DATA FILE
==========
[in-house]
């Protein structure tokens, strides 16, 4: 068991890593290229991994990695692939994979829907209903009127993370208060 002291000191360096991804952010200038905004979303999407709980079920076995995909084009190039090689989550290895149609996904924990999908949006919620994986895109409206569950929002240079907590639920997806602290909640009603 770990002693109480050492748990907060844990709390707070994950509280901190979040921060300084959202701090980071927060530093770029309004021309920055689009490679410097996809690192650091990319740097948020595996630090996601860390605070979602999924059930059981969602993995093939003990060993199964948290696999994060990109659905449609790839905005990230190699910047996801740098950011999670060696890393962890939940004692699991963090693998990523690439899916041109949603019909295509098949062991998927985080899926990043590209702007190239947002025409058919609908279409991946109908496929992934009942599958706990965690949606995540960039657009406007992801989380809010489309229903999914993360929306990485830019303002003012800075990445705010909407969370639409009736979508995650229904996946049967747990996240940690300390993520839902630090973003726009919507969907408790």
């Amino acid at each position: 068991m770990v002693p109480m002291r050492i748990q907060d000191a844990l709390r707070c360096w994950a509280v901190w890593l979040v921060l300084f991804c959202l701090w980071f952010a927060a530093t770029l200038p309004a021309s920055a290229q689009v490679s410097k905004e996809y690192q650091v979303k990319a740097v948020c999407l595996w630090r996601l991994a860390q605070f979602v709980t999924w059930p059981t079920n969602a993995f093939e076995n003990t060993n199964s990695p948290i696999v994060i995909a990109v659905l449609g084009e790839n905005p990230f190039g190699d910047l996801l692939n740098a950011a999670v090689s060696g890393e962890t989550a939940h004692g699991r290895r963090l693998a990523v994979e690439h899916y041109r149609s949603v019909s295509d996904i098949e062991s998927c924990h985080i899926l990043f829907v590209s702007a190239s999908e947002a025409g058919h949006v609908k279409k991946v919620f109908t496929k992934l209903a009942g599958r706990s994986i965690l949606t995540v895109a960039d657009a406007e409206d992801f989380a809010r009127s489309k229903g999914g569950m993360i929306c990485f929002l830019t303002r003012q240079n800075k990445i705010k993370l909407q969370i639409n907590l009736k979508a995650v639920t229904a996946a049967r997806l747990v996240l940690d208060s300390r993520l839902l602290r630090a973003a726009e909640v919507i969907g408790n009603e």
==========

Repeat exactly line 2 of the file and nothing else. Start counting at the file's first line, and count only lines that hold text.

């Protein structure tokens, strides 16, 4: 068991890593290229991994990695692939994979829907209903009127993370208060 002291000191360096991804952010200038905004979303999407709980079920076995995909084009190039090689989550290895149609996904924990999908949006919620994986895109409206569950929002240079907590639920997806602290909640009603 770990002693109480050492748990907060844990709390707070994950509280901190979040921060300084959202701090980071927060530093770029309004021309920055689009490679410097996809690192650091990319740097948020595996630090996601860390605070979602999924059930059981969602993995093939003990060993199964948290696999994060990109659905449609790839905005990230190699910047996801740098950011999670060696890393962890939940004692699991963090693998990523690439899916041109949603019909295509098949062991998927985080899926990043590209702007190239947002025409058919609908279409991946109908496929992934009942599958706990965690949606995540960039657009406007992801989380809010489309229903999914993360929306990485830019303002003012800075990445705010909407969370639409009736979508995650229904996946049967747990996240940690300390993520839902630090973003726009919507969907408790």